Practice Applying Buoyancy Formulas

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  • 0:04 What Is Buoyant Force?
  • 1:25 Example 1: Calculating Volume
  • 2:13 Example 2: Calculating…
  • 3:10 Example 3: Will the…
  • 4:00 Example 4: Calculating…
  • 6:04 Lesson Summary
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Lesson Transcript
Instructor: Amanda Robb

Amanda holds a Masters in Science from Tufts Medical School in Cellular and Molecular Physiology. She has taught high school Biology and Physics for 8 years.

In this lesson, you'll learn how to apply the buoyancy formula. You'll practice calculating the volume of different shapes and buoyant force and evaluate problems to determine if an object will float.

What is Buoyant Force?

Have you ever seen barges floating down a river? These enormous ships carry giant loads of cargo, even heavy objects like cars. How do boats like these stay afloat when small stones sink in ponds?

The reason boats can float but not stones is due to the buoyant force. Buoyant force is the upward force that acts on an object in water. If the buoyant force is greater than the force pushing down on an object, or force due to gravity, then the object will float.

The likelihood of an object floating depends on the:

  • Density of the liquid, or how much mass there is per unit area
  • Volume of the liquid displaced by the object
  • Weight of the object

If a light object can displace a lot of fluid, it will have a greater buoyant force than the force due to gravity, so it will float, just like boats. Boats are filled with air. If a boat is large and flat, it displaces a lot of water, so the buoyant force is greater than the force due to gravity, and the boat floats.

The formula we use to calculate the buoyant force is the density of the liquid (p) multiplied by acceleration due to gravity (g) multiplied by the volume of the fluid displaced (Vfluid). In other words:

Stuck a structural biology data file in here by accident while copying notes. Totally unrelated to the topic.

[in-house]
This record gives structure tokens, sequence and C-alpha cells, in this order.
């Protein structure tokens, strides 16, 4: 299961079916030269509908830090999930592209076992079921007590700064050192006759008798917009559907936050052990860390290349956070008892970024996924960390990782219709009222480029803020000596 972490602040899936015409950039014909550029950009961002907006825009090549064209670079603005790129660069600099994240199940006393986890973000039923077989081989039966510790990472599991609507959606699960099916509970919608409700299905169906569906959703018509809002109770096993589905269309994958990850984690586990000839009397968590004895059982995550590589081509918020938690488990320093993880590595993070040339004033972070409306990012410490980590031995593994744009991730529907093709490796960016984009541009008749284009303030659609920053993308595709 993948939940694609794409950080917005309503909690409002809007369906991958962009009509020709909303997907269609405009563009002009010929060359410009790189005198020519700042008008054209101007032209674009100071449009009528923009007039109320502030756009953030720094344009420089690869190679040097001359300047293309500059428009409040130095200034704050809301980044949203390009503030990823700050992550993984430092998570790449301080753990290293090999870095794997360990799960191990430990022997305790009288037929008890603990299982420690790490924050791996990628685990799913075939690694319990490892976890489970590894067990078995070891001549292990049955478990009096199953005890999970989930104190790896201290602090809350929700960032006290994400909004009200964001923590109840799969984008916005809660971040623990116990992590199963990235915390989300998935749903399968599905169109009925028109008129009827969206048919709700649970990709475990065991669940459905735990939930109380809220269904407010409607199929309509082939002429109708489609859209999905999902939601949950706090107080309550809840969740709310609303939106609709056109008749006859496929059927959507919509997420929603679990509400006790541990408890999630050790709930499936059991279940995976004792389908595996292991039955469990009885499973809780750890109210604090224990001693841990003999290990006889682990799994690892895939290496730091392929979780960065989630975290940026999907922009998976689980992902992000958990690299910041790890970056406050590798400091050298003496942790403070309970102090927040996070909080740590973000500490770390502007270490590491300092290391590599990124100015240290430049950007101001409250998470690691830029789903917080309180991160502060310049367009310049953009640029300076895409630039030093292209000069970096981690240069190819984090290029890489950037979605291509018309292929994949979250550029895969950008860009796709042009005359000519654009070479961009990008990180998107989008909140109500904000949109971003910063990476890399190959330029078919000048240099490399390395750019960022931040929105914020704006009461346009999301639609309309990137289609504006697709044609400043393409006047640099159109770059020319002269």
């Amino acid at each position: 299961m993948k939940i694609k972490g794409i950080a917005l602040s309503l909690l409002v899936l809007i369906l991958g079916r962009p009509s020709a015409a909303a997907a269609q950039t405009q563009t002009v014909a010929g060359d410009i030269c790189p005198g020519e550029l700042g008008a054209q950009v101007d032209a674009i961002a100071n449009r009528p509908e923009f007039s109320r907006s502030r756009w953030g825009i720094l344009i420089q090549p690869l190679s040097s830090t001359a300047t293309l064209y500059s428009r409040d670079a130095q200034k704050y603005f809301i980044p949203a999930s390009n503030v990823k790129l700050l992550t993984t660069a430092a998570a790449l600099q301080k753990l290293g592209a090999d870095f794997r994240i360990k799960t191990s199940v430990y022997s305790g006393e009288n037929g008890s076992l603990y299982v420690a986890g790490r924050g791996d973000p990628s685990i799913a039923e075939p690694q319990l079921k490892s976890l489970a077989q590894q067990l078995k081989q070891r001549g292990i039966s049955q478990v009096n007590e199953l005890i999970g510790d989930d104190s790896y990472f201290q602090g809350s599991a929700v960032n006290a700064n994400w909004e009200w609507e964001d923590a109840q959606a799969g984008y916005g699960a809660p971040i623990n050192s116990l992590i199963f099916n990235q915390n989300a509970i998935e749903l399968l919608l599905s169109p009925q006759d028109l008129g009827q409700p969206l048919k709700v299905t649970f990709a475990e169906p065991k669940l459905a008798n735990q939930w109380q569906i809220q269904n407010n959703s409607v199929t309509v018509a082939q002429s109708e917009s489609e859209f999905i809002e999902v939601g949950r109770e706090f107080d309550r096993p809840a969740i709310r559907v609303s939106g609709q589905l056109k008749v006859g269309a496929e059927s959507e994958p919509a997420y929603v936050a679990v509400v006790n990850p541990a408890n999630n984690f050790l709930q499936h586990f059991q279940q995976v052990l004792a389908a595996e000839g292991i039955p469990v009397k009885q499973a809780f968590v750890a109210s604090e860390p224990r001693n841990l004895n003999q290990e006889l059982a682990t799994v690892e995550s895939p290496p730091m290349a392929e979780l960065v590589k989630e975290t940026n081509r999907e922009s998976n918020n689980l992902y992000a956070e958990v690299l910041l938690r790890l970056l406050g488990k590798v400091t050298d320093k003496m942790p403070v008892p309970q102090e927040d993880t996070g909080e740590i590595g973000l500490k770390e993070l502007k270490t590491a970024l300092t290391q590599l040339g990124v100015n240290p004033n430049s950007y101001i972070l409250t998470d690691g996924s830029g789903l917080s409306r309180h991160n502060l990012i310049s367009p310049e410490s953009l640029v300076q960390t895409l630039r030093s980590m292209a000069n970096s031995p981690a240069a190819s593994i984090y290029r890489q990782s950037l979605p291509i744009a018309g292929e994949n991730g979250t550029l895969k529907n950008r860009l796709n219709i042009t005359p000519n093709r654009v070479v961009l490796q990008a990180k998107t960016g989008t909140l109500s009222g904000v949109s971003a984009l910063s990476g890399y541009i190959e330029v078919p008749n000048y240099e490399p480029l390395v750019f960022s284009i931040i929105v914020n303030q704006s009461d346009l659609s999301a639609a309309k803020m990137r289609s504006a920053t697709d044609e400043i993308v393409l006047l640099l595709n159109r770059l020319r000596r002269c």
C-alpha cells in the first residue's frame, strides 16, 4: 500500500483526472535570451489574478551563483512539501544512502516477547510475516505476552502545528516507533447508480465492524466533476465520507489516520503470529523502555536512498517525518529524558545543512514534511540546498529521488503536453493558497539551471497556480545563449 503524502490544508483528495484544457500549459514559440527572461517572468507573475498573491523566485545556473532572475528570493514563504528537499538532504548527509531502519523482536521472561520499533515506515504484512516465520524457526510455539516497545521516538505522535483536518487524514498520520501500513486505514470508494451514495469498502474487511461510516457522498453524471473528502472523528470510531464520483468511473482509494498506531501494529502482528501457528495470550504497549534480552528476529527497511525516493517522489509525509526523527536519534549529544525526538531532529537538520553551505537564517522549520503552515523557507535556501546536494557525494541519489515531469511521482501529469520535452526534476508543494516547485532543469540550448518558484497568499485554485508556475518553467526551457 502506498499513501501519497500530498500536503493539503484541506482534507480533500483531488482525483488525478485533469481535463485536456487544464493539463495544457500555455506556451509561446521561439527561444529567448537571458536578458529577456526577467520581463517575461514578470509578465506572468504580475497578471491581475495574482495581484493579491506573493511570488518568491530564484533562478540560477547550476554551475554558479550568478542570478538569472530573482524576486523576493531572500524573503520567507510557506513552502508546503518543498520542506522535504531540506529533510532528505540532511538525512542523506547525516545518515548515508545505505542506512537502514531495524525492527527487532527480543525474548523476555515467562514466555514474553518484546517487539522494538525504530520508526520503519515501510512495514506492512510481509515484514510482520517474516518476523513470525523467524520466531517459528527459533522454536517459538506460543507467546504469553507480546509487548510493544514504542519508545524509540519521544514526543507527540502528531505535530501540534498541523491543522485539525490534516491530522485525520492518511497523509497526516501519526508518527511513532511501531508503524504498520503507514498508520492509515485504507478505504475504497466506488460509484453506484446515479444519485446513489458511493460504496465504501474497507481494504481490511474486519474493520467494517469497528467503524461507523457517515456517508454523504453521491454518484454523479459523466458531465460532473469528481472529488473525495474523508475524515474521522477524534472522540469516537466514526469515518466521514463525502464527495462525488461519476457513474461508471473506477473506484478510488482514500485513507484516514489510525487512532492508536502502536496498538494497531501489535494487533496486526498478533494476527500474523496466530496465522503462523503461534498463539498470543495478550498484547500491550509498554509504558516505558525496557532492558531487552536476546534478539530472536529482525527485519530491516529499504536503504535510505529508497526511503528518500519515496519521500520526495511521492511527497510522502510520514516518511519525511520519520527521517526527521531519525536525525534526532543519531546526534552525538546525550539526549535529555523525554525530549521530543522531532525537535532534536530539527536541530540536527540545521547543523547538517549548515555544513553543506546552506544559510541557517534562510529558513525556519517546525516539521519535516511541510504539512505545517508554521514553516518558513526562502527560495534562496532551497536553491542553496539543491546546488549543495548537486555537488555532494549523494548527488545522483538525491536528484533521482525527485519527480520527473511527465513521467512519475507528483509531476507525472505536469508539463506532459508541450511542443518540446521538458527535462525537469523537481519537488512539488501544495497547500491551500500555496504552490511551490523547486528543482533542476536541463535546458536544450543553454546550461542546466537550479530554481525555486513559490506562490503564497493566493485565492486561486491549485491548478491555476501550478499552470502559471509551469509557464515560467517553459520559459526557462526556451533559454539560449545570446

Fb = pgVfluid

Example 1: Calculating Volume

To start, let's practice calculating volume of the fluid displaced. To calculate volume, we need to know the shape of the object and certain characteristics about it. Let's start with a cylinder. The formula for the volume of a cylinder is:

volume formula

Imagine a child floating a cylindrical bucket in a pool. The bucket has a radius of 0.05m, and 0.1m of the bucket is submerged below the water. What's the volume of fluid displaced by the bucket?

Since we're trying to calculate the volume of a cylinder, we can use the formula that we just looked at:

example 1 math

Simple, right?

Example 2: Calculating Buoyant Force

Now that we know how to calculate volume, we can practice calculating the buoyant force. The density of any material is a known property, so you'll most likely not be asked to solve for density. For example, the density of water is 1,000kg/m2.

Knowing the density of water, what is the buoyant force acting on the bucket used in our first example?

Let's refer back to our density equation:

Fb = pgVfluid

The value for acceleration due to gravity (g) is always 10m/s2.

Fb = 1,000kg/m3 * 10m/s2 * 0.00078m3 = 7.8N

Remember to always include your units. Force is measured in Newtons (N), mass in kilograms (kg), and any length measurements in meters (m).

Example 3: Will the Object Float?

From personal experience, most of us know a plastic bucket will float in a pool, but can we prove this using the buoyancy formula? In order to decide if an object will float, you need to compare the buoyant force pushing it up to the gravitational force pushing it down.

Let's say the bucket has a mass of 0.25kg. We know the buoyant force from the previous problem: 7.8N. Now we need to calculate force due to gravity using Newton's third law:

Fg = mg

Fg = 0.25kg *10m/s2

Fg = 2.5N

So, will the bucket float? The answer is yes, because the buoyant force (7.8N) is greater than the force due to gravity (2.5N).

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